Gay news

Homosexuality is not illegal in Russia. However, in 2012, Moscow Pride was banned for 100 years. In June 2013, a law banning the promotion of ‘non-traditional sexual relations’ towards under 18s (the “gay propaganda” law) entered into force.

There have been reports that instances of harassment, threats, and acts of violence towards the LGBT+ community have increased following the introduction of this law but no foreign nationals have been charged or convicted under it (it theoretically includes arrest and detention, fines and/or deportation). (UK)

Violence against the LGBT+ community has increased sharply since the law banning propaganda was passed, including entrapment and torture of young gay men by neo-Nazi gangs and the murder of multiple individuals due to their sexual orientation. (US)


Harassment and assaults are prevalent, particularly against foreigners of Asian and African descent. Some victims have died. (Canada)

Racially motivated assaults occur throughout Russia. Attacks are often perpetrated by skinhead groups or ultra-nationalists. There have been several large rallies by nationalists and neo-Nazis to protest against the presence of foreigners (particularly people from Africa, Central Asia and the Caucasus region) in Russia. Take extra care if you or your travel partner(s) are of Asian or African descent. (Australia)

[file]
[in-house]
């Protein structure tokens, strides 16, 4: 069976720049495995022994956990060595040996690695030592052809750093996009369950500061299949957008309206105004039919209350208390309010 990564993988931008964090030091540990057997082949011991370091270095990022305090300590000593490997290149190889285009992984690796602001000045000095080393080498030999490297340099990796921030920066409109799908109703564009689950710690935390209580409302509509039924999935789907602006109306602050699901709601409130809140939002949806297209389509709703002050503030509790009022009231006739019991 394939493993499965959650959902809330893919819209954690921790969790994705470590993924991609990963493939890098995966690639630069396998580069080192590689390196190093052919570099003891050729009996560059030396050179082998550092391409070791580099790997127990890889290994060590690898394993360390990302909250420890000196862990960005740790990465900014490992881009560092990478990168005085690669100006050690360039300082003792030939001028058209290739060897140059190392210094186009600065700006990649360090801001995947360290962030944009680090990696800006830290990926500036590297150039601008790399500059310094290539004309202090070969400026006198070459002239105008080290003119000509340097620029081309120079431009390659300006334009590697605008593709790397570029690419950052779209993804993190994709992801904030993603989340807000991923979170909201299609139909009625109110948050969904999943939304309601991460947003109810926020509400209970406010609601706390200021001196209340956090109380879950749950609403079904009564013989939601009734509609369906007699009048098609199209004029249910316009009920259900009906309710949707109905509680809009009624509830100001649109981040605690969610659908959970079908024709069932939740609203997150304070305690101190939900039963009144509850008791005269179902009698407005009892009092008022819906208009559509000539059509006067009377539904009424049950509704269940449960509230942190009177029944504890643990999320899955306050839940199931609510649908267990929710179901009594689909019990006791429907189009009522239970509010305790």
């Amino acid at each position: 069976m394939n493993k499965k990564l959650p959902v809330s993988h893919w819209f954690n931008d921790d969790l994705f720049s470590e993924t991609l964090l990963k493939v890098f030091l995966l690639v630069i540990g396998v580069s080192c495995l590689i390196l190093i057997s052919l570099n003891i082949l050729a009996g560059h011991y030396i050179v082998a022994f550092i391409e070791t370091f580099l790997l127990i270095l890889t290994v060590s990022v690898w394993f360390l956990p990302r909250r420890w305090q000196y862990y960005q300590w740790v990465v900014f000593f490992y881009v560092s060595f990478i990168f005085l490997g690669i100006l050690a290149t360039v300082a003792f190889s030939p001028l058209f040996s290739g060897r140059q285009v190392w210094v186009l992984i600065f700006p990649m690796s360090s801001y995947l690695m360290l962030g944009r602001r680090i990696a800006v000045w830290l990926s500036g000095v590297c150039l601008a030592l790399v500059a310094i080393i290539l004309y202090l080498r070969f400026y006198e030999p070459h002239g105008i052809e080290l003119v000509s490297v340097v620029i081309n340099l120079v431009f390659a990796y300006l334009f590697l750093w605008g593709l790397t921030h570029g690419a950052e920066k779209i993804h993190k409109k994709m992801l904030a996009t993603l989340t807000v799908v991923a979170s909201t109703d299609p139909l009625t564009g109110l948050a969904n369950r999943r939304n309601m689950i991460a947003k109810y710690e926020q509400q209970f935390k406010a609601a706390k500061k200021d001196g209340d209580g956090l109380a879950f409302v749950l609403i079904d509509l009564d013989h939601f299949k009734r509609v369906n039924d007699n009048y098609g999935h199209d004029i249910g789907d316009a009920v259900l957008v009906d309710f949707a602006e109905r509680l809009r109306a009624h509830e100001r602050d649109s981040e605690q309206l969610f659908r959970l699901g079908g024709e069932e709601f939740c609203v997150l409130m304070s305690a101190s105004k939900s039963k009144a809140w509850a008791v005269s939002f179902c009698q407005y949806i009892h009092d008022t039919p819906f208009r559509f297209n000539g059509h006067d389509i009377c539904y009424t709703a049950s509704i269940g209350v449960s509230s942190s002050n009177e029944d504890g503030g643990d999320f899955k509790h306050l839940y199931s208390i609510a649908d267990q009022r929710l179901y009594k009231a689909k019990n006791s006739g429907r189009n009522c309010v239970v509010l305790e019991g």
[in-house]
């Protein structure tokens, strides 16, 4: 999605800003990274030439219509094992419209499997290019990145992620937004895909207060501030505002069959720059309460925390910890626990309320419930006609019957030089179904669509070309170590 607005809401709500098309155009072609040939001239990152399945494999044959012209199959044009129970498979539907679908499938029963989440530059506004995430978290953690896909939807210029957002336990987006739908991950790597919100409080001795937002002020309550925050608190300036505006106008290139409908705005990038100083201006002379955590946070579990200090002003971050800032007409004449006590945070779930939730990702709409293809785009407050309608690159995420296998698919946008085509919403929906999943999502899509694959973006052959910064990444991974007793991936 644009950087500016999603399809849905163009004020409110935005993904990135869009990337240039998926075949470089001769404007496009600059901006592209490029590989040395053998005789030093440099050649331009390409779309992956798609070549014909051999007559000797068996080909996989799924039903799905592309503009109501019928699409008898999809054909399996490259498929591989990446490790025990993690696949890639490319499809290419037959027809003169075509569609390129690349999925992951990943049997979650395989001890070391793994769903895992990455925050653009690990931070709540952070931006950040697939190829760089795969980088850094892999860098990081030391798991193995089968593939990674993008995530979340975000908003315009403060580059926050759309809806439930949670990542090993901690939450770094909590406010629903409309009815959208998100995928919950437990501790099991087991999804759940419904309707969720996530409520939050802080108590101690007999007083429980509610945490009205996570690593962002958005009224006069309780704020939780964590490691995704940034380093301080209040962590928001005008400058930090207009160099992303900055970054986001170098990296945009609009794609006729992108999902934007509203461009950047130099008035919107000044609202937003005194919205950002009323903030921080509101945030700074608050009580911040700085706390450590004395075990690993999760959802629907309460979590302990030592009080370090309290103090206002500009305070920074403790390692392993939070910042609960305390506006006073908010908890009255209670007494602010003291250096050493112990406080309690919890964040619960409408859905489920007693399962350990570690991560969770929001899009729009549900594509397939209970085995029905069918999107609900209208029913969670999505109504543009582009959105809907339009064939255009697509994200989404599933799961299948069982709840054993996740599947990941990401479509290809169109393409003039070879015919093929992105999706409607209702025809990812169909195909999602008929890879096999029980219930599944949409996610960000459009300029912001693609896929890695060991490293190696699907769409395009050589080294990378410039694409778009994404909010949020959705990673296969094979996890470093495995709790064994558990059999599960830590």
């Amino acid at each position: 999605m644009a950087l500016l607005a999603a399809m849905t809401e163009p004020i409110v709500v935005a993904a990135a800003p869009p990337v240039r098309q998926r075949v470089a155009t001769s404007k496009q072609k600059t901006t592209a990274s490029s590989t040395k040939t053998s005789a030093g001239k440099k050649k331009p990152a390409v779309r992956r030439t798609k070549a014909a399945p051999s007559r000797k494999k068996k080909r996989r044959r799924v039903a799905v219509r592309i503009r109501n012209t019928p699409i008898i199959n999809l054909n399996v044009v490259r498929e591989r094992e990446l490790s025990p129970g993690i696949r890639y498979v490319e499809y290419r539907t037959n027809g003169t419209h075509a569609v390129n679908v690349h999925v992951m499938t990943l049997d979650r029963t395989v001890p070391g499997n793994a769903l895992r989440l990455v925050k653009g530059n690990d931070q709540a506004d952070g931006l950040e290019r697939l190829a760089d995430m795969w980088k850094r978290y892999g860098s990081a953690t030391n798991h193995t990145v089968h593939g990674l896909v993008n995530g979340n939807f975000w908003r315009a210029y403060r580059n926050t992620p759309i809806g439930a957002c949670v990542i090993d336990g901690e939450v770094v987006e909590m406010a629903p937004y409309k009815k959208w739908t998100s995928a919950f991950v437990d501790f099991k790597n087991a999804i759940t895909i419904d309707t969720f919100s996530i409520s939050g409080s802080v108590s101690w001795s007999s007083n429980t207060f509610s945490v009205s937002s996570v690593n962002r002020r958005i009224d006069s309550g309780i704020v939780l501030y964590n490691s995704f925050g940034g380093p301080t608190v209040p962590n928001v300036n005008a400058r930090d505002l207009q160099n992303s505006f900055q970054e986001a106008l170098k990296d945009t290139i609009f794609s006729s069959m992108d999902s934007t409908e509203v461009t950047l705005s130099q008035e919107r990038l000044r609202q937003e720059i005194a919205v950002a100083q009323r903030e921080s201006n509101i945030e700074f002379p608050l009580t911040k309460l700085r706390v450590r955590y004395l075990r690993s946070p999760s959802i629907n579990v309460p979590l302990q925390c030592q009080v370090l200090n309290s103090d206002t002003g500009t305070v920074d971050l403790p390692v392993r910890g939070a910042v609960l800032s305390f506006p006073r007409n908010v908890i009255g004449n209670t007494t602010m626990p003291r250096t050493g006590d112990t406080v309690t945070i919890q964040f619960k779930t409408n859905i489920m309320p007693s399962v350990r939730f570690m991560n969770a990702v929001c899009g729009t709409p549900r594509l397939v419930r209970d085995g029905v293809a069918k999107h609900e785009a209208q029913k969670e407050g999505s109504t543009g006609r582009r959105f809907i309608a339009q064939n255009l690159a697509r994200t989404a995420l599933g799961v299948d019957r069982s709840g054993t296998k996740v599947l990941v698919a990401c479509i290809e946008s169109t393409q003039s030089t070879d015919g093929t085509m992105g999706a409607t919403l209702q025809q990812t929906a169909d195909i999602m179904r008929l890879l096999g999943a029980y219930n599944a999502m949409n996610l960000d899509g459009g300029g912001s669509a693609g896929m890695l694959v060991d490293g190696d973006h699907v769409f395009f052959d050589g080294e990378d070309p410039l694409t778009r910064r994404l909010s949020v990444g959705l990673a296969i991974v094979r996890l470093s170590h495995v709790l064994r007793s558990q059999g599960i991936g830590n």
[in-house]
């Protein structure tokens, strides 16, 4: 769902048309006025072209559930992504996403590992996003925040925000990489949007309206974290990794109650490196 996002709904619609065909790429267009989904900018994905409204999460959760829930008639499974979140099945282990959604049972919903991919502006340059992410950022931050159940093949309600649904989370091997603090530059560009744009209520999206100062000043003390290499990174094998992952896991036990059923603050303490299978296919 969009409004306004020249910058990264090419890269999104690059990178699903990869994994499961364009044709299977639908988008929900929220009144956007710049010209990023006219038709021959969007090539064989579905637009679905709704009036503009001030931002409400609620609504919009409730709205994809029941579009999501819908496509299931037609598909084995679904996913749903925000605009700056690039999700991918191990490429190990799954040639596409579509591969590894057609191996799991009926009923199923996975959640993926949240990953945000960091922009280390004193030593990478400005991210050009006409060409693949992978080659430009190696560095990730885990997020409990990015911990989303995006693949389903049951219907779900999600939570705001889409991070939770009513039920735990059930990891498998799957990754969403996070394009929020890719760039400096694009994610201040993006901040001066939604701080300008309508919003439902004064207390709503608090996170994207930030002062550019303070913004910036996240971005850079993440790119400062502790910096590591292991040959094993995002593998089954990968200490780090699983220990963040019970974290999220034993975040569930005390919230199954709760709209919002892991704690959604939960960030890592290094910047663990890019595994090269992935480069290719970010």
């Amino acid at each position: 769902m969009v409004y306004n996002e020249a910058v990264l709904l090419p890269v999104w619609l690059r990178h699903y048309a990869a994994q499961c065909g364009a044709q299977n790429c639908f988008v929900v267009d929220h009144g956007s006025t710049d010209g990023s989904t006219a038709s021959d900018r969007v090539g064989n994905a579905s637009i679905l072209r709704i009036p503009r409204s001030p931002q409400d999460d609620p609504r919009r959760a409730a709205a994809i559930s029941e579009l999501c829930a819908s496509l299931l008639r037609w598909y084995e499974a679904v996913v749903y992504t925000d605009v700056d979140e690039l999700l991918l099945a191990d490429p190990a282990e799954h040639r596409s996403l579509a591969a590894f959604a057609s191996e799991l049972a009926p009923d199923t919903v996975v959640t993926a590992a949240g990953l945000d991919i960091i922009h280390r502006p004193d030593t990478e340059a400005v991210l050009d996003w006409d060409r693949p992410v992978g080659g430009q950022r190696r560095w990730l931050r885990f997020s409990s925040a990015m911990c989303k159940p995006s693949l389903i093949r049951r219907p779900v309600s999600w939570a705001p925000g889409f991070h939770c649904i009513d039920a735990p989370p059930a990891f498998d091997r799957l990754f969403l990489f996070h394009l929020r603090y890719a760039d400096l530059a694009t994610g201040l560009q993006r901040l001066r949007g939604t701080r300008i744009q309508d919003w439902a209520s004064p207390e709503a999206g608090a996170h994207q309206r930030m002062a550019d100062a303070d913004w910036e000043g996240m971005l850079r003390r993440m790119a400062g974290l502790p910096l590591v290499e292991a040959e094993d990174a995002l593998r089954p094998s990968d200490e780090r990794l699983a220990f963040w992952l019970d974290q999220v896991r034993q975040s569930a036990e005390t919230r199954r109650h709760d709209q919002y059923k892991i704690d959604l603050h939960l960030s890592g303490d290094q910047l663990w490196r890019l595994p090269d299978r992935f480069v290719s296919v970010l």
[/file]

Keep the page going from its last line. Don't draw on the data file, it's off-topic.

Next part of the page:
Match report

Tickets bought through any unofficial means may not be valid. Furthermore, tickets in themselves aren’t sufficient to enter a stadium. A Fan-ID will be linked to the each ticket.

In addition to items which would normally be prohibited in the UK, the following restrictions may apply at stadium: large amounts of loose change and lighters may be confiscated and are unlikely to be returned; no bottles or cans are allowed in the ground.

In order to access any of the stadiums during the Fifa World Cup, you’ll need to have a valid match ticket, Fan-ID, and your passport. You should take steps to keep all of these documents safe.

If your Fan-ID is lost or stolen, you can get a duplicate from one of the Fan-ID distribution centres. (UK)

Keeping in touch

Restrictions have been placed on some social media platforms, such as LinkedIn and Telegram, and access to other internet sites can be unreliable. (UK)